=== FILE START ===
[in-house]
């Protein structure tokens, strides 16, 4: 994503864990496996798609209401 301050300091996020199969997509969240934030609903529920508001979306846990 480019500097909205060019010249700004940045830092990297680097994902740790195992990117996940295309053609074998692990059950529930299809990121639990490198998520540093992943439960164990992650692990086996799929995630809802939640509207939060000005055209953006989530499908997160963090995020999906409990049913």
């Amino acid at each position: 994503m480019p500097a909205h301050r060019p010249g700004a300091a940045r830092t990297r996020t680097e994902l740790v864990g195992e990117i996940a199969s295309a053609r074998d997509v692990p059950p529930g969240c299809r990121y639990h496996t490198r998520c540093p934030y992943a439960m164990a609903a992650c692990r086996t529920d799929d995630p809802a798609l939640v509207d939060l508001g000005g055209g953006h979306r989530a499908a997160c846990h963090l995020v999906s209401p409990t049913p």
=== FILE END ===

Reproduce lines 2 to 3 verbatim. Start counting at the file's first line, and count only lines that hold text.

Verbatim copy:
């Protein structure tokens, strides 16, 4: 994503864990496996798609209401 301050300091996020199969997509969240934030609903529920508001979306846990 480019500097909205060019010249700004940045830092990297680097994902740790195992990117996940295309053609074998692990059950529930299809990121639990490198998520540093992943439960164990992650692990086996799929995630809802939640509207939060000005055209953006989530499908997160963090995020999906409990049913």
């Amino acid at each position: 994503m480019p500097a909205h301050r060019p010249g700004a300091a940045r830092t990297r996020t680097e994902l740790v864990g195992e990117i996940a199969s295309a053609r074998d997509v692990p059950p529930g969240c299809r990121y639990h496996t490198r998520c540093p934030y992943a439960m164990a609903a992650c692990r086996t529920d799929d995630p809802a798609l939640v509207d939060l508001g000005g055209g953006h979306r989530a499908a997160c846990h963090l995020v999906s209401p409990t049913p």